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How I got here: Zaki Ameer, founder and CEO, Dream Design Property

How I got here: Zaki Ameer, founder and CEO, Dream Design Property

Ameer details lessons learned since first starting in the real estate business

Education

I went to an English-run private school called the University of London for 17 years, though most of my time was spent flunking out of school and selling audiotapes, chocolates and books at lunchtime and on the weekend. Between the ages of 18 and 21 I did my bachelors degree of business in Sydney, going on to attain my real-estate licence. Among the other courses I have taken so far are those in investing, personal development and psychology.

My start

My biggest inspiration has always been my parents, and they continue to be so. Seeing their success and freedom gave me the motivation to set myself up financially, and now my motivation and focus lie in giving financial freedom to my staff and clients. Going through 12 years of corporate life and being involved in the family businesses gave me the insight and knowledge of systems, procedures and security necessary to begin my business. I went to Australia in 1998 and did my university degree for four years, then after that I went on to work for 12 years at Westpac, one of Australia’s largest banks. I got into property in 2008 and started investing for myself. In three years, I purchased 15 properties, which attracted a lot of attention. I started giving people advice for free and then as I became busier began to charge people for my advice. By 2011, I left Westpac and started my own business called Dream Design Property and have been building it up ever since.

High and lows

Among the many highs are when your client makes money, when your client refers other people, and when your staff acknowledge how much you mean to them in their life. Another high is waking up every day knowing you’ve made a positive impact on society. Among the lows are feeling too overwhelmed to handle what is in front of you, when you feel that you’re alone and nobody is with you, when things don’t go as planned, and when you feel taken advantage of.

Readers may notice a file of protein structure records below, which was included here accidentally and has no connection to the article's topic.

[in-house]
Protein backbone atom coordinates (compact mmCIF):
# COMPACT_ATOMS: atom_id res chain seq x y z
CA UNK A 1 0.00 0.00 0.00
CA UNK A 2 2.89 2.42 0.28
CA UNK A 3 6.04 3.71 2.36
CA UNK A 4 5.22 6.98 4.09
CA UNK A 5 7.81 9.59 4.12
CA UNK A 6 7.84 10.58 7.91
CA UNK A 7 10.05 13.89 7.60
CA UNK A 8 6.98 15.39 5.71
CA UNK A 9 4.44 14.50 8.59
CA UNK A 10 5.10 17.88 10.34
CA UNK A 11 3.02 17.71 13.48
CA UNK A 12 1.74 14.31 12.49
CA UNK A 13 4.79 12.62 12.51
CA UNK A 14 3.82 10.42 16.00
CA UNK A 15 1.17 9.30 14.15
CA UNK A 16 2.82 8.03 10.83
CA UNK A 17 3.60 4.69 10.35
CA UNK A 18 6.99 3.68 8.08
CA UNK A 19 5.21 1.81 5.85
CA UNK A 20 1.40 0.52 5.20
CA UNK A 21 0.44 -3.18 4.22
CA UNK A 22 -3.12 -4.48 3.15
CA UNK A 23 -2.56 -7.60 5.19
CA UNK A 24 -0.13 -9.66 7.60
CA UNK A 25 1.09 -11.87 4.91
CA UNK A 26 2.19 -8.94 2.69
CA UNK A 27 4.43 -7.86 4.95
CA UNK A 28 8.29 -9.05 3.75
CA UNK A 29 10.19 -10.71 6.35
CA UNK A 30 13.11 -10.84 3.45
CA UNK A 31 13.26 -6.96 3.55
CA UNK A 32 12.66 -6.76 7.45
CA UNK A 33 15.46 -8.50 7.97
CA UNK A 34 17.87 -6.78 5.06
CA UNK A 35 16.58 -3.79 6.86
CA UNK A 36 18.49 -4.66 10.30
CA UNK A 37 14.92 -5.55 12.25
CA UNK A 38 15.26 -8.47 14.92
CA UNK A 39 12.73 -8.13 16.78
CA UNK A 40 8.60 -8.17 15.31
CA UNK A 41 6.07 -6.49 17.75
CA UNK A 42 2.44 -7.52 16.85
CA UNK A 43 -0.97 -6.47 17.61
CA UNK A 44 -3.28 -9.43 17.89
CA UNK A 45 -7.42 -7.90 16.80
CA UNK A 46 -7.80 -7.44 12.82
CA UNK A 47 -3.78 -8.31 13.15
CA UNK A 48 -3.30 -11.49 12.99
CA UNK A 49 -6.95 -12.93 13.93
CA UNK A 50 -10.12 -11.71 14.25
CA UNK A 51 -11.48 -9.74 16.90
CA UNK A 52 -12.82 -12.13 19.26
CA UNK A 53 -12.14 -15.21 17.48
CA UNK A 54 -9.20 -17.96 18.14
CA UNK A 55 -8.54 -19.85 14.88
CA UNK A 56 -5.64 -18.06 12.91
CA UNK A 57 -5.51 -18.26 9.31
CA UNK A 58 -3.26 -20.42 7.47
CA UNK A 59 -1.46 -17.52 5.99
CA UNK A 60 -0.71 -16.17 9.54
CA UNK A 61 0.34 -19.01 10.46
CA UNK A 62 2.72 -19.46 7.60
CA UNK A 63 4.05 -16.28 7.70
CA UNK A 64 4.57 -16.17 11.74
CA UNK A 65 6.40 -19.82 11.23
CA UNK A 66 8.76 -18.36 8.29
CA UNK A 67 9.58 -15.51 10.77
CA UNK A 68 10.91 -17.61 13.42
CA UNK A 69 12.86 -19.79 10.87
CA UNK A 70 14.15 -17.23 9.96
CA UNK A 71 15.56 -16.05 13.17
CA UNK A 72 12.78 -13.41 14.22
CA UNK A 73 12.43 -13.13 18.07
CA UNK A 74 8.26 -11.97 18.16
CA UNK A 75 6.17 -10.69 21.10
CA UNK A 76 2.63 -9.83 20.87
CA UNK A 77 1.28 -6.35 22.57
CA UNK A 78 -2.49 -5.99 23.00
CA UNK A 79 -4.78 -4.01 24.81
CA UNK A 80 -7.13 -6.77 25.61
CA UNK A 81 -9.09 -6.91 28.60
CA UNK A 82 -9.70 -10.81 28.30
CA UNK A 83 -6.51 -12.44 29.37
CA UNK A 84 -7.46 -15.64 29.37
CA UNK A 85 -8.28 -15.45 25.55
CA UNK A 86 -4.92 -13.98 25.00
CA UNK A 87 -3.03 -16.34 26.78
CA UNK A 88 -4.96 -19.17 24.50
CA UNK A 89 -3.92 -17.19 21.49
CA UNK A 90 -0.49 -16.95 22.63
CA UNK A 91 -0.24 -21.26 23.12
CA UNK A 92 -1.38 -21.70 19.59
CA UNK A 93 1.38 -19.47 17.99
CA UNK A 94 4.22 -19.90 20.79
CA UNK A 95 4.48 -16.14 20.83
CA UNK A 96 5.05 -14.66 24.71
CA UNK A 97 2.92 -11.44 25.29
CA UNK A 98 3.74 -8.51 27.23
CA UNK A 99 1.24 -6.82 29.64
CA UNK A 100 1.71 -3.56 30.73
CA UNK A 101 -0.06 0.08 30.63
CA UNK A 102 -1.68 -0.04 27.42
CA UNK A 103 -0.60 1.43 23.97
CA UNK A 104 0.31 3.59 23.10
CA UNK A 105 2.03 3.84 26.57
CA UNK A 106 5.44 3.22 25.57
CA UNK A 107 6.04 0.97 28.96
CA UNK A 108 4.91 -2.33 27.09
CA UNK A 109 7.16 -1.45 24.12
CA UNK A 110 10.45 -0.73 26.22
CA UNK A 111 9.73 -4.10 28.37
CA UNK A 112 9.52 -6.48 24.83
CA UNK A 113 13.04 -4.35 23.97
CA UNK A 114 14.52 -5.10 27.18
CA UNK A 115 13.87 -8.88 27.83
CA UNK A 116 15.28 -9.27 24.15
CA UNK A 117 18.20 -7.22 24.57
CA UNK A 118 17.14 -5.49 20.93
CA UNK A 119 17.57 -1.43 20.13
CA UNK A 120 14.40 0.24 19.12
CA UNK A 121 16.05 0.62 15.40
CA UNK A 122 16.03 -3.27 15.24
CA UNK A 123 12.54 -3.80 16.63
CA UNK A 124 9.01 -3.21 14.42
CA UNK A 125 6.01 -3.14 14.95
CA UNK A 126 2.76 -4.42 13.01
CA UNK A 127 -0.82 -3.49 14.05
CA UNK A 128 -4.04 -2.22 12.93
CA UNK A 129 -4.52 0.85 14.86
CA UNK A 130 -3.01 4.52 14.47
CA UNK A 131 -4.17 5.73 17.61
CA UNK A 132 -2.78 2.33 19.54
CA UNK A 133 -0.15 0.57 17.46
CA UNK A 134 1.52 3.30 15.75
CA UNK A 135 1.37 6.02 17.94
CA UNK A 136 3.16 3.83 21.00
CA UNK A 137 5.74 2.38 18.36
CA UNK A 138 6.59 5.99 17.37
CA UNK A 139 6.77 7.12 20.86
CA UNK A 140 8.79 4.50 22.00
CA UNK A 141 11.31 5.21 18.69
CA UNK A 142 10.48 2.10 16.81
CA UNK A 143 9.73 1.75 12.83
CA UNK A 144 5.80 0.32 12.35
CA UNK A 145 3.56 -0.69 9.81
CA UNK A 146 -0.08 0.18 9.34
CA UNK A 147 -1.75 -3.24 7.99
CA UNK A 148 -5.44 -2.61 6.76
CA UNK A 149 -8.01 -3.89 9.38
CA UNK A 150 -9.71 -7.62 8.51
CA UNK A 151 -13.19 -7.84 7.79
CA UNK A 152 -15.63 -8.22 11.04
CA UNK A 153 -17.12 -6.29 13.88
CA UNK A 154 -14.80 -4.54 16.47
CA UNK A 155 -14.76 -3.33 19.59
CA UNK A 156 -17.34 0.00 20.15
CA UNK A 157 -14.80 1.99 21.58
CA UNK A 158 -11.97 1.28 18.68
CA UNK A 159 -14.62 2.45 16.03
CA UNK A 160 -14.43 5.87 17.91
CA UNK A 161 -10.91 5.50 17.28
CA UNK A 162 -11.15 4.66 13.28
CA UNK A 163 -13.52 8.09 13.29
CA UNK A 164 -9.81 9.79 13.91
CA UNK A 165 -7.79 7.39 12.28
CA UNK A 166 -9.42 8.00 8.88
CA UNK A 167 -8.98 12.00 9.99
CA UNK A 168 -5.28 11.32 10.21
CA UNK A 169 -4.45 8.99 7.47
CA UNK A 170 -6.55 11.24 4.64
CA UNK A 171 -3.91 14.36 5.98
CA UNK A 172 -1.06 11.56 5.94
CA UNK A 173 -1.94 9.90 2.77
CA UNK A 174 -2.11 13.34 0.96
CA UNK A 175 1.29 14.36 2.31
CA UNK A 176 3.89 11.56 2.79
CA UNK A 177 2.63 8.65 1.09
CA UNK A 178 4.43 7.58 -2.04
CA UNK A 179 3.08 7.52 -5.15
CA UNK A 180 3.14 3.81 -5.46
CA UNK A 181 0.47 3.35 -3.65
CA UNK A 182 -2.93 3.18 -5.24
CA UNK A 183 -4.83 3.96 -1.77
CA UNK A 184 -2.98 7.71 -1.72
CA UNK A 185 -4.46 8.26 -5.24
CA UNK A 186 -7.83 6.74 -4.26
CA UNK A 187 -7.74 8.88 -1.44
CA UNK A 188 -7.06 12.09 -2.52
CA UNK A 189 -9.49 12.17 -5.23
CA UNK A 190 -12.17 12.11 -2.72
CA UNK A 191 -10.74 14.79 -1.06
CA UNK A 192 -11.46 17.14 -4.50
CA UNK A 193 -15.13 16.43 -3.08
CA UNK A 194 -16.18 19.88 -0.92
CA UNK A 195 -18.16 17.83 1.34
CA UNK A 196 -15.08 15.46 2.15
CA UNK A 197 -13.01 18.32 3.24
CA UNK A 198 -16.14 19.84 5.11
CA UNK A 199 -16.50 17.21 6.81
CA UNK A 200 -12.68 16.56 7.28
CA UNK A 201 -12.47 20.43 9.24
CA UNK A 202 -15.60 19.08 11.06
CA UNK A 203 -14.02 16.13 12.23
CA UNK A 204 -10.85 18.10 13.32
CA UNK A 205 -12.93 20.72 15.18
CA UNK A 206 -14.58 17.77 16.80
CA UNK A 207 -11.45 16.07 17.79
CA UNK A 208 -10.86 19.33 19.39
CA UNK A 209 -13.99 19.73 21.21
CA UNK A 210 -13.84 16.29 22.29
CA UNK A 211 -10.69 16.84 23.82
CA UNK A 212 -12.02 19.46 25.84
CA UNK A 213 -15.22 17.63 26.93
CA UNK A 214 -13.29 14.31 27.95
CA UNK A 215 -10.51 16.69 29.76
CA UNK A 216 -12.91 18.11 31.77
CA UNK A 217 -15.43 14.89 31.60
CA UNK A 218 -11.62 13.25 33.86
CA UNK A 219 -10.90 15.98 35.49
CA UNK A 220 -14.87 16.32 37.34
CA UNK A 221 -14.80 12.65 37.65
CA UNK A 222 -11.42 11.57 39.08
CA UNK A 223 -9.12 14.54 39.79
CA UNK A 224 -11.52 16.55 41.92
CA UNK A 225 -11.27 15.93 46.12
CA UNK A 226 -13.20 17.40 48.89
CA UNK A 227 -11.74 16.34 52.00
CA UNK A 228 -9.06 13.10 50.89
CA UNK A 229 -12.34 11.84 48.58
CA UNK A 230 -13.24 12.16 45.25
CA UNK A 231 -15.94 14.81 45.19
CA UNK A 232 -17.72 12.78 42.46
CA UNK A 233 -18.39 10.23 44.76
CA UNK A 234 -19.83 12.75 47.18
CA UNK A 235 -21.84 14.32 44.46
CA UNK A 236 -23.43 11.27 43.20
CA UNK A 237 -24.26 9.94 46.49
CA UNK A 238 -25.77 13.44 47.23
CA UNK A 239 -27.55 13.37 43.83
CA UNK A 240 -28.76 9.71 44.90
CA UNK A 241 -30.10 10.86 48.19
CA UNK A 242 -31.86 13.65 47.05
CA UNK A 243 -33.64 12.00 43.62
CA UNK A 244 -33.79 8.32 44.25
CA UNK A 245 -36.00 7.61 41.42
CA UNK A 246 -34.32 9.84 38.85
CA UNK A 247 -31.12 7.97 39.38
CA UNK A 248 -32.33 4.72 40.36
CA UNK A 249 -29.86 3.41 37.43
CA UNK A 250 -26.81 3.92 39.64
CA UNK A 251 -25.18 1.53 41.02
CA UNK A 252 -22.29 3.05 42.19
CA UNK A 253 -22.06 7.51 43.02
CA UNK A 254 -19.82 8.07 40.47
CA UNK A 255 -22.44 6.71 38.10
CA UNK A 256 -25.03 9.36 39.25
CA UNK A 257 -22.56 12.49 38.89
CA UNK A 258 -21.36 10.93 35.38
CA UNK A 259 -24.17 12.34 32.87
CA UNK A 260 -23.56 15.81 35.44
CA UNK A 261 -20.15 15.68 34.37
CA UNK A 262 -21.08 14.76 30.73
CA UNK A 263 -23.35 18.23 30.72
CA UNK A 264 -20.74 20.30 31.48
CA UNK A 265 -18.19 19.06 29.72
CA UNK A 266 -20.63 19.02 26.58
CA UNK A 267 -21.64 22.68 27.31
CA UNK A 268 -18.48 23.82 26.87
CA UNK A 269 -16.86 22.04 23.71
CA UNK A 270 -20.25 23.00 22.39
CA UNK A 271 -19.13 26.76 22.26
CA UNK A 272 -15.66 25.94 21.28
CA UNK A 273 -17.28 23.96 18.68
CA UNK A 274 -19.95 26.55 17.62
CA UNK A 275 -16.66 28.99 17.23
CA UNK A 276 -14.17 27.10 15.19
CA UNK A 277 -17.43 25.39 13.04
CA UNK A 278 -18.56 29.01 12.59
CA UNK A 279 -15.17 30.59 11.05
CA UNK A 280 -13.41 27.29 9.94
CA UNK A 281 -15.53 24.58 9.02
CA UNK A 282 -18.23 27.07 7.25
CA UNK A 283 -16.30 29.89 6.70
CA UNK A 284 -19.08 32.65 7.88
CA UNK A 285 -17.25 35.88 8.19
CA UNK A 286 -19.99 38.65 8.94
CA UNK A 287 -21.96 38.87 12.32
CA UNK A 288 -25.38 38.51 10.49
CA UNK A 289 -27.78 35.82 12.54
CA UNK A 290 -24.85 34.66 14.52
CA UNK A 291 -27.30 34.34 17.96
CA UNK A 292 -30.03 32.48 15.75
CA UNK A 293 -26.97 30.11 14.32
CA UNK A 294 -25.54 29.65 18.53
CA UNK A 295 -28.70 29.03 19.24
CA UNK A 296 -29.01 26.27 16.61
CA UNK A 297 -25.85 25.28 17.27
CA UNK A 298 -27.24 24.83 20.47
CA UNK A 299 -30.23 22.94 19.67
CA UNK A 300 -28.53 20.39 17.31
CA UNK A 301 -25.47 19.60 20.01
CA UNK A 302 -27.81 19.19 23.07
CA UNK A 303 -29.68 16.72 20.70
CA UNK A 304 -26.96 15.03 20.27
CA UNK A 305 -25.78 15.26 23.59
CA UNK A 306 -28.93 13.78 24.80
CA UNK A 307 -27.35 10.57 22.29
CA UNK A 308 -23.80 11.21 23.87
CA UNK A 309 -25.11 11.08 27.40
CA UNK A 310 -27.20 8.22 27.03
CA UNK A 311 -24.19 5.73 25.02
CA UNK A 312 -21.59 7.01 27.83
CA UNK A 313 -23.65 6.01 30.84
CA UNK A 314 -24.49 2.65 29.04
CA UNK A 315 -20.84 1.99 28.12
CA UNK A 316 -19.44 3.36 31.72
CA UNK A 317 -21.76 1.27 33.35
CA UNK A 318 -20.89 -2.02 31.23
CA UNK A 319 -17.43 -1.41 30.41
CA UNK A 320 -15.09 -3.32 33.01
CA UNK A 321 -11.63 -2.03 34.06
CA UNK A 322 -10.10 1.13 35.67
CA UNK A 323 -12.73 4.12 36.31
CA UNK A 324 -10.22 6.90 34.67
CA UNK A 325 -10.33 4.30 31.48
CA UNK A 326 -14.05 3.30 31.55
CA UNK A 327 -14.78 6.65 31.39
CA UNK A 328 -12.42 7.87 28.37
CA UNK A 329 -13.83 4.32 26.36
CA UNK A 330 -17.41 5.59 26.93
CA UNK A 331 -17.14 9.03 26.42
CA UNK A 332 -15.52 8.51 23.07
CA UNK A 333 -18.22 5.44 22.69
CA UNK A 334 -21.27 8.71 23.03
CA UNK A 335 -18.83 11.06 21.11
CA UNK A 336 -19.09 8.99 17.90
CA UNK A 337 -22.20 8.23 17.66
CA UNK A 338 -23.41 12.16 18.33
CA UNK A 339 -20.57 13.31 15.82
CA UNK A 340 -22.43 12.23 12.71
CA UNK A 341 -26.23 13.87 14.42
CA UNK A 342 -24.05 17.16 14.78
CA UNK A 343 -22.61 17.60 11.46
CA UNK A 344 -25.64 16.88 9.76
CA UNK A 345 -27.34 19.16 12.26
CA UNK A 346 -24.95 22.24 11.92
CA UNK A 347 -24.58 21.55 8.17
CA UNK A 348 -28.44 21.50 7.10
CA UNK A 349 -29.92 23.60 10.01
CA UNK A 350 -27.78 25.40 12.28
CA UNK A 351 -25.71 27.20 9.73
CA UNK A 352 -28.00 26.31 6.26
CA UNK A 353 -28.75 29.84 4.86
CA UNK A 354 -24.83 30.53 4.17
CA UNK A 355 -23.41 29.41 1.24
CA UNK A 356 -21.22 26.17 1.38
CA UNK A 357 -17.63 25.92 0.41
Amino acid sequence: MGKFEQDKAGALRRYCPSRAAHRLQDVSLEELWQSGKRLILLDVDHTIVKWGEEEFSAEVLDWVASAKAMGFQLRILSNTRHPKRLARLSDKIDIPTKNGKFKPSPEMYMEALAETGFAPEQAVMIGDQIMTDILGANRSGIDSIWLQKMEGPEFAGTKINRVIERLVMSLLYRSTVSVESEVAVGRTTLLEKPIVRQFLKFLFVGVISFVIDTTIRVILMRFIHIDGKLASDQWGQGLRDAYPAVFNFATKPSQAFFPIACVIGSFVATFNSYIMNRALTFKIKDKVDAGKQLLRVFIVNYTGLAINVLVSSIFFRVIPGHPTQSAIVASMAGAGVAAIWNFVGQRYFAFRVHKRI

Approach

My attitude is that ‘whatever can’t be done can be done’. I try to avoid using words such as ‘don’t’, ‘can’t, and ‘shouldn’t’ as they can always be replaced with something more positive. I always set my goals high but know to sometimes set reasonable limits. Understanding what you want and what you are trying to achieve is necessary for success, and finding the right people who align with these aims is key. My approach is to understand the needs of my staff to run a happy, thriving business. Once you achieve this you will find success. An important tip I have learnt is to not take it upon yourself to do every task. Many small business people want to do everything without delegating or giving tasks to others, but you need to take less money for a greater success, and because you are sharing the success with others than you have more time to what you want to do.

Dos and don’ts

Do understand yourself and others around you, stick to your word and add value to every conversation. Always spend less than what you have, and accept that life will never always just be up or down – go with the flow and have fun. Don’t ever speak ill of others behind their back, don’t see yourself as superior to others, and never be arrogant – no matter how wealthy you become. Don’t take on loans you can’t afford to pay back, and never be in the mind-set that problems last forever.

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